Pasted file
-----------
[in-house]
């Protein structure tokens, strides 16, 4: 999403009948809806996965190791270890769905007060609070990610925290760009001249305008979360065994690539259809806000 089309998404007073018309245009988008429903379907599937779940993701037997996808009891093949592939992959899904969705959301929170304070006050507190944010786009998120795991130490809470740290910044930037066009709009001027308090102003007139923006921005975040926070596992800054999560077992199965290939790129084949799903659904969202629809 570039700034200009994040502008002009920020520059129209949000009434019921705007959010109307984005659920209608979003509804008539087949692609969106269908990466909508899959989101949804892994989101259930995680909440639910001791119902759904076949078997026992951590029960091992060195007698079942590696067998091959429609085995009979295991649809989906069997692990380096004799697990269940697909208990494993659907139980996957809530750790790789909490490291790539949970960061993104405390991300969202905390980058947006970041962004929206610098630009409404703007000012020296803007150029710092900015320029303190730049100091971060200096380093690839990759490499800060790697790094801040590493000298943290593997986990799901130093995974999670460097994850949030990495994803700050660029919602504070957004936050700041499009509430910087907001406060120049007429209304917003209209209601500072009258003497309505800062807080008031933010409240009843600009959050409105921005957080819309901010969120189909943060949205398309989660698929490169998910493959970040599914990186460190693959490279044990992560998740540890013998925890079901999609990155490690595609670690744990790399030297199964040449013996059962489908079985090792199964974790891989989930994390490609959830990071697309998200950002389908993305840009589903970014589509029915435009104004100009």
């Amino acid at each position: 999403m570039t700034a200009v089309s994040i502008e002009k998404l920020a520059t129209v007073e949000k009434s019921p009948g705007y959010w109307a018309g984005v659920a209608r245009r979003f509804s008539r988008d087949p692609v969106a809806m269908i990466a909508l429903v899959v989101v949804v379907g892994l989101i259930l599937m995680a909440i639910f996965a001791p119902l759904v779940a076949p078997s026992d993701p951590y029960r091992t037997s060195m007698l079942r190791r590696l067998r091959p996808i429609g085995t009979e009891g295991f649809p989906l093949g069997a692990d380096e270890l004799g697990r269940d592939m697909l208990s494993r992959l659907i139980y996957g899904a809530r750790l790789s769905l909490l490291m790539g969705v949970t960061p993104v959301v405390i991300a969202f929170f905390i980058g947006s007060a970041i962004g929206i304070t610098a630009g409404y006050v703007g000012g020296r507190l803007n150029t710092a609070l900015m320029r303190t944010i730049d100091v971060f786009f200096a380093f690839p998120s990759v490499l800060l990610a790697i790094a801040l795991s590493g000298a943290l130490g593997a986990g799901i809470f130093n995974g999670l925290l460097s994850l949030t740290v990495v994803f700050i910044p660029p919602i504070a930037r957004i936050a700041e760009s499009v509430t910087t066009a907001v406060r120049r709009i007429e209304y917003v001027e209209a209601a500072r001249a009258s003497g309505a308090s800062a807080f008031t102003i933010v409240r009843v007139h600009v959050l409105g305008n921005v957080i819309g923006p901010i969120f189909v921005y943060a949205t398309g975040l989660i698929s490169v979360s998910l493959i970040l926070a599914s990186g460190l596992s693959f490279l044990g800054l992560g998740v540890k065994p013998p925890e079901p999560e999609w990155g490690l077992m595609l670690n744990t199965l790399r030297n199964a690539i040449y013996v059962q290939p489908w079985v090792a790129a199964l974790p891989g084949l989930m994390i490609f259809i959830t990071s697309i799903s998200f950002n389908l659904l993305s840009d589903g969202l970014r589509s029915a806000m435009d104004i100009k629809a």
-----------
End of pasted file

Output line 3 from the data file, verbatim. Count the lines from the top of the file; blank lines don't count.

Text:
């Amino acid at each position: 999403m570039t700034a200009v089309s994040i502008e002009k998404l920020a520059t129209v007073e949000k009434s019921p009948g705007y959010w109307a018309g984005v659920a209608r245009r979003f509804s008539r988008d087949p692609v969106a809806m269908i990466a909508l429903v899959v989101v949804v379907g892994l989101i259930l599937m995680a909440i639910f996965a001791p119902l759904v779940a076949p078997s026992d993701p951590y029960r091992t037997s060195m007698l079942r190791r590696l067998r091959p996808i429609g085995t009979e009891g295991f649809p989906l093949g069997a692990d380096e270890l004799g697990r269940d592939m697909l208990s494993r992959l659907i139980y996957g899904a809530r750790l790789s769905l909490l490291m790539g969705v949970t960061p993104v959301v405390i991300a969202f929170f905390i980058g947006s007060a970041i962004g929206i304070t610098a630009g409404y006050v703007g000012g020296r507190l803007n150029t710092a609070l900015m320029r303190t944010i730049d100091v971060f786009f200096a380093f690839p998120s990759v490499l800060l990610a790697i790094a801040l795991s590493g000298a943290l130490g593997a986990g799901i809470f130093n995974g999670l925290l460097s994850l949030t740290v990495v994803f700050i910044p660029p919602i504070a930037r957004i936050a700041e760009s499009v509430t910087t066009a907001v406060r120049r709009i007429e209304y917003v001027e209209a209601a500072r001249a009258s003497g309505a308090s800062a807080f008031t102003i933010v409240r009843v007139h600009v959050l409105g305008n921005v957080i819309g923006p901010i969120f189909v921005y943060a949205t398309g975040l989660i698929s490169v979360s998910l493959i970040l926070a599914s990186g460190l596992s693959f490279l044990g800054l992560g998740v540890k065994p013998p925890e079901p999560e999609w990155g490690l077992m595609l670690n744990t199965l790399r030297n199964a690539i040449y013996v059962q290939p489908w079985v090792a790129a199964l974790p891989g084949l989930m994390i490609f259809i959830t990071s697309i799903s998200f950002n389908l659904l993305s840009d589903g969202l970014r589509s029915a806000m435009d104004i100009k629809a």